It is currently 19 Sep 2018 07:58

All times are UTC + 5:30 hours [ DST ]




Post new topic Reply to topic  [ 1 post ] 
Author Message
PostPosted: 02 Oct 2016 00:35 
Offline
User avatar

Joined: 26 Feb 2013 10:59
Posts: 606
The research, published in the Journal of Dental Research, found that people with untreated tooth infections are 2.7 times more likely to have cardiovascular problems, such as coronary artery disease, than patients who have had treatment of dental infections.

With cardiovascular diseases being a contributor in an estimated 30% of all deaths globally, the Oral Health Foundation is encouraging people to attend the dental practice more regularly, especially if they are experiencing toothache, sensitivity or bleeding gums.

Speaking on the issue, Dr Nigel Carter OBE, CEO of the Oral Health Foundation, said: ‘This research is very worrying as tooth infections are initially caused by tooth decay, which is triggered by poor oral hygiene routines and a diet high in sugar.
The major signs of root infection (usually known as a dental abscess) include pain, often when biting down on the tooth, and sometimes swelling. The tooth may also become discoloured. But sometimes infection does not immediately present with these symptoms and can go undetected for some time.

‘Thankfully, maintaining good basic oral health and cutting your risk is very easy. By brushing our teeth last thing at night and at least one other time during the day with a fluoride toothpaste; cut down on the amount of sugary foods and drinks and how often we have them and visiting our dentist regularly, as often as they recommend, we can help prevent disease, not only in the mouth but the whole body too.’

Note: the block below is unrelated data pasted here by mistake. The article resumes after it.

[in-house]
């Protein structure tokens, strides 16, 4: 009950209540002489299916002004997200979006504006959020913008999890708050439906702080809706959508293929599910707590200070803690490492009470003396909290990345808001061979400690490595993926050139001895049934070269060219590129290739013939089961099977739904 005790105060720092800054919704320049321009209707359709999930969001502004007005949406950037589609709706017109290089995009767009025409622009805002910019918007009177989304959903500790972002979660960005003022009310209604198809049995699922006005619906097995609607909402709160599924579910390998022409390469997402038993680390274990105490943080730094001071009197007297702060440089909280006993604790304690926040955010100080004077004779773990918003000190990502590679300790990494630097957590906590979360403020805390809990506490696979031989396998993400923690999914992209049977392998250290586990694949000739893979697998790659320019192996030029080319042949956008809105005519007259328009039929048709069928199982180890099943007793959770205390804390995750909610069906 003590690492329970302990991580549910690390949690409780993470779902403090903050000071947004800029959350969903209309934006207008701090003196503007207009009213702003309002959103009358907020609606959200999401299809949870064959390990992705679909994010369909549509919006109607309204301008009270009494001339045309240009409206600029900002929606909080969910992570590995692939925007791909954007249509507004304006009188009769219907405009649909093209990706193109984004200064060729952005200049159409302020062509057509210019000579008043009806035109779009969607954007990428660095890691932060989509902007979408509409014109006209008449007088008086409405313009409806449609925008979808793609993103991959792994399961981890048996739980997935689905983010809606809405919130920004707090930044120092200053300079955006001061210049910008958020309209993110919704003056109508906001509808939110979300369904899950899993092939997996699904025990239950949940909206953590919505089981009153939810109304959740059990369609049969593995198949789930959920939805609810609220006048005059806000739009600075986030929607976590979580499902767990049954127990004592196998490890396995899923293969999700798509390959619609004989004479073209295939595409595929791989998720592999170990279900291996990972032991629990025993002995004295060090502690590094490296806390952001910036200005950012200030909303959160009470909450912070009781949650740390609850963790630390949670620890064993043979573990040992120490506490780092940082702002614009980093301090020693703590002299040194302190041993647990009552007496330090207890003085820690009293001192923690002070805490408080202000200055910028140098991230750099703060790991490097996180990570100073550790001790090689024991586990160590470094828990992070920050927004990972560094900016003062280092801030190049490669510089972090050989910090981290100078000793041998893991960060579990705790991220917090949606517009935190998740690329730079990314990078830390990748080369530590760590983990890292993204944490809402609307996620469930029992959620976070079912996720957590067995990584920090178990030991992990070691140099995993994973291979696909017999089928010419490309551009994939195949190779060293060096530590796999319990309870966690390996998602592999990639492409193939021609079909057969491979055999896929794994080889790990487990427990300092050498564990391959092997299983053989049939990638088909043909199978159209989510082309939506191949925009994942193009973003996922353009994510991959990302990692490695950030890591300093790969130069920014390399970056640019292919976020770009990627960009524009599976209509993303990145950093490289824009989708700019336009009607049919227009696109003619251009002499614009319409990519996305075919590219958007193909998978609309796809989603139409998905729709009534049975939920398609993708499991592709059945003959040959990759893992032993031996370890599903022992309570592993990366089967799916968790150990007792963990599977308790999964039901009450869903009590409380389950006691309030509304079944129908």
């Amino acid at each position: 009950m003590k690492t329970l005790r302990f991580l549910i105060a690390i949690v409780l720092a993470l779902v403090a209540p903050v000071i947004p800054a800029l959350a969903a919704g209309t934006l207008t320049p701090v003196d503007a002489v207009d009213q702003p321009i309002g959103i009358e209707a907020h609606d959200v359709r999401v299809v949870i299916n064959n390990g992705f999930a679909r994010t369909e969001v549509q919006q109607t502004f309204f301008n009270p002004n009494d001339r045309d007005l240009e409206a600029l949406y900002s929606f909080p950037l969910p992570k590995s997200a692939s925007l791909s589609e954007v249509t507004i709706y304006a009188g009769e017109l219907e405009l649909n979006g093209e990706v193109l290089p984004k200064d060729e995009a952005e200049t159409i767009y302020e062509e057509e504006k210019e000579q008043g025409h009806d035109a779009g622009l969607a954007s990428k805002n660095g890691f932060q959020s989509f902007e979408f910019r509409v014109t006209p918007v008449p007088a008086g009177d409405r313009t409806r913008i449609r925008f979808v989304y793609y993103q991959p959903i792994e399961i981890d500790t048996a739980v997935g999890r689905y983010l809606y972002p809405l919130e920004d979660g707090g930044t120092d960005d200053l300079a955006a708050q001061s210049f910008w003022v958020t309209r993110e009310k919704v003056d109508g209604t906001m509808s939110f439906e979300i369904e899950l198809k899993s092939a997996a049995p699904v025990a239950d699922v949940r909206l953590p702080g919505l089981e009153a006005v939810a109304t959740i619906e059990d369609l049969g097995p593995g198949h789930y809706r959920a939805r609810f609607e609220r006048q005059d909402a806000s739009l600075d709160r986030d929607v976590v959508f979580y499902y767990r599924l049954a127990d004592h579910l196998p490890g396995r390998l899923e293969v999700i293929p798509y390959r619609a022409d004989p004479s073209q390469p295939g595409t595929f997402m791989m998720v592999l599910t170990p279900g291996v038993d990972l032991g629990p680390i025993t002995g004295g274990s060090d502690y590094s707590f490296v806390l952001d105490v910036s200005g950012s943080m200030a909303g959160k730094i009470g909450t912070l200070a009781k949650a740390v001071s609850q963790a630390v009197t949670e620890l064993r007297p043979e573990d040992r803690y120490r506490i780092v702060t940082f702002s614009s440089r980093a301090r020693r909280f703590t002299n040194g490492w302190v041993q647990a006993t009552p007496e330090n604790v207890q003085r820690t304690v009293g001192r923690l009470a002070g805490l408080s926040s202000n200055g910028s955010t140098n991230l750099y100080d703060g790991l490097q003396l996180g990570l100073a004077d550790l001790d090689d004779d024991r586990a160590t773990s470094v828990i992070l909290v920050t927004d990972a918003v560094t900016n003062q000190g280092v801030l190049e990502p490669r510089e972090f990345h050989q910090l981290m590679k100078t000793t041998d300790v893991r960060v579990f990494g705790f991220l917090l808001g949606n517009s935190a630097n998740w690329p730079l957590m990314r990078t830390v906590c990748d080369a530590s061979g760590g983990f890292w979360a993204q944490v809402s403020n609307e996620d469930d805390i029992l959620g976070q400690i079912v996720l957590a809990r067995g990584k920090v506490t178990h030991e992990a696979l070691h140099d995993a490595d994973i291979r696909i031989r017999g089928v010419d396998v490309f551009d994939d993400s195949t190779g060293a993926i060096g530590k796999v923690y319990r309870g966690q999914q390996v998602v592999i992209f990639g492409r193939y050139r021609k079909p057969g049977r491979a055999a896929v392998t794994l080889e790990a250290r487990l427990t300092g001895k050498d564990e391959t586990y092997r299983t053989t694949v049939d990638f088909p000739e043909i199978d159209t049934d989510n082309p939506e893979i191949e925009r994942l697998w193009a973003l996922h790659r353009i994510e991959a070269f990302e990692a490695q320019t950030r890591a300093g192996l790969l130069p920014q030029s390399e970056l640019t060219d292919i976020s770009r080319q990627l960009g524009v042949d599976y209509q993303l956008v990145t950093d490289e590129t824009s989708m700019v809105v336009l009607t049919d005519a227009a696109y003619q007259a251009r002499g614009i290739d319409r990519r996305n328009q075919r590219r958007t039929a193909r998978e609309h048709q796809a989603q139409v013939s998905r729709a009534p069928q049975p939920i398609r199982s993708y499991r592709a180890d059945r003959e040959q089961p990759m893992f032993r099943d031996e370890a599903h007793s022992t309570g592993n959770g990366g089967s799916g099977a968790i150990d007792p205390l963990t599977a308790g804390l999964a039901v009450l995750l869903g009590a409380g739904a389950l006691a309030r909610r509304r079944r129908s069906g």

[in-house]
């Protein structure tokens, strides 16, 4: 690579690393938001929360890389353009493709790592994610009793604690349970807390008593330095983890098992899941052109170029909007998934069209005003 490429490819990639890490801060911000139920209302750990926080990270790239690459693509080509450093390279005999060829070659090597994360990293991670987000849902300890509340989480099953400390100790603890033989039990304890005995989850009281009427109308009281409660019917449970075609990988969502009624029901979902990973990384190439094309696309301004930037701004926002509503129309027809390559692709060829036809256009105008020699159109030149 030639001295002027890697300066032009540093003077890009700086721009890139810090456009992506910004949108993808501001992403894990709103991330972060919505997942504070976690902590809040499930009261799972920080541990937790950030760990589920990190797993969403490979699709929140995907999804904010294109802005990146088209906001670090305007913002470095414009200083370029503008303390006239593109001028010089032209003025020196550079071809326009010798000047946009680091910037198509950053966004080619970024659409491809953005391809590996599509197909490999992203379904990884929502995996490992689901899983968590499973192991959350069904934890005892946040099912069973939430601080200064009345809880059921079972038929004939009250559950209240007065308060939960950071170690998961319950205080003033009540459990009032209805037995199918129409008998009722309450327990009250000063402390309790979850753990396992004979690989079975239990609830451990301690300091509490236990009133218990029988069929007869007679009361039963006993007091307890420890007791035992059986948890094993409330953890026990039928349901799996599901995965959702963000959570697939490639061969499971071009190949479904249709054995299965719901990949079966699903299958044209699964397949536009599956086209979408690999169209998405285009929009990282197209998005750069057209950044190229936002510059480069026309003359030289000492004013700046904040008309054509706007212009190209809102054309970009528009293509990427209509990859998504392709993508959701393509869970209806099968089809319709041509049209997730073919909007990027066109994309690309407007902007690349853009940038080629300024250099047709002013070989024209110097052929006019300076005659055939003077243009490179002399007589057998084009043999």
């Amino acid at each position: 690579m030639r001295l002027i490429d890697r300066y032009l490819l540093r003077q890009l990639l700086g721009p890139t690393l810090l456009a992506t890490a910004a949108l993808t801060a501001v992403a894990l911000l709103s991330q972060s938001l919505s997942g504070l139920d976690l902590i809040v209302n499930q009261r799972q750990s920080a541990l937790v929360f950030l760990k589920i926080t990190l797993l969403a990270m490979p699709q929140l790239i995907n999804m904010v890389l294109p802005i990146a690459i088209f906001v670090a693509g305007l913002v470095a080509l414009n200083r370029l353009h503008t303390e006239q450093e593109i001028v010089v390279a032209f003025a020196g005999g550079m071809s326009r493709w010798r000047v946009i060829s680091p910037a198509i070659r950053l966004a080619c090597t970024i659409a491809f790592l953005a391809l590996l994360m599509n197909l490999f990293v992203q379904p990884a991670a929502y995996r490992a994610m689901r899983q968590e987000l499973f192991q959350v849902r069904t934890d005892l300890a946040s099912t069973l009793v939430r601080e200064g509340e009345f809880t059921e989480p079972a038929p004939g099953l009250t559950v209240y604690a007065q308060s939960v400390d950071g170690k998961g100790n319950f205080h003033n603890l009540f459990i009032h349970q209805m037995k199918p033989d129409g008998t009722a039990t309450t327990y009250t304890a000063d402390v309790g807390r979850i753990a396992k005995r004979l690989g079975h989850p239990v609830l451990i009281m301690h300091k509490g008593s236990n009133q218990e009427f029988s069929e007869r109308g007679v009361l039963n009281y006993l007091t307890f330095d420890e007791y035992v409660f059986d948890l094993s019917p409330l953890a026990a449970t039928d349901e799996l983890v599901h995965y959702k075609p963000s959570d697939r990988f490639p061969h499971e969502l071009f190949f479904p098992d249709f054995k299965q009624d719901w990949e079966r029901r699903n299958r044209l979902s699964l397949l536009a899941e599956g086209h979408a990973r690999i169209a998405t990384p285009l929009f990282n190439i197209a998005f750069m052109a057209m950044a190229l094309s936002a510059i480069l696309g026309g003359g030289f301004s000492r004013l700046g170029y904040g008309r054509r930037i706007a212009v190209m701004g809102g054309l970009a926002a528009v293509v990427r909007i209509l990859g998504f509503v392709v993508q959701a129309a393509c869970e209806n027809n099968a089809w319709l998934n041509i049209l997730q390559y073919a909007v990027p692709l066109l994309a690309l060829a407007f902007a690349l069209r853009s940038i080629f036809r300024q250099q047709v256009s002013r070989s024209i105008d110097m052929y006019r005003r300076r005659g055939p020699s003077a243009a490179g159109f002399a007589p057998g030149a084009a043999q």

Infections occur when decay reaches the centre of the tooth, the dental pulp, when the tooth dies a reservoir of bacteria spreads beyond the end of the root and can enter the bloodstream. Treatment for this would usually be a root canal treatment to remove all of the infected tissue and prevent bacteria spreading,’ Dr Carter added.

‘These new findings add to the existing links between gum disease and cardiovascular disease. It has previously been established that people with gum disease almost twice as likely to develop heart disease than people without it, this makes the need for good oral care even more important.

‘Over recent years’ problems in the mouth have also been linked to other serious conditions such as diabetes, Alzheimer’s disease and problems with pregnancy, so it is vital that we see our oral health as a priority.’


Top
 Profile Send private message  
 
Display posts from previous:  Sort by  
Post new topic Reply to topic  [ 1 post ] 

All times are UTC + 5:30 hours [ DST ]


Who is online

Users browsing this forum: No registered users and 1 guest


You cannot post new topics in this forum
You cannot reply to topics in this forum
You cannot edit your posts in this forum
You cannot delete your posts in this forum
You cannot post attachments in this forum

Jump to:  
cron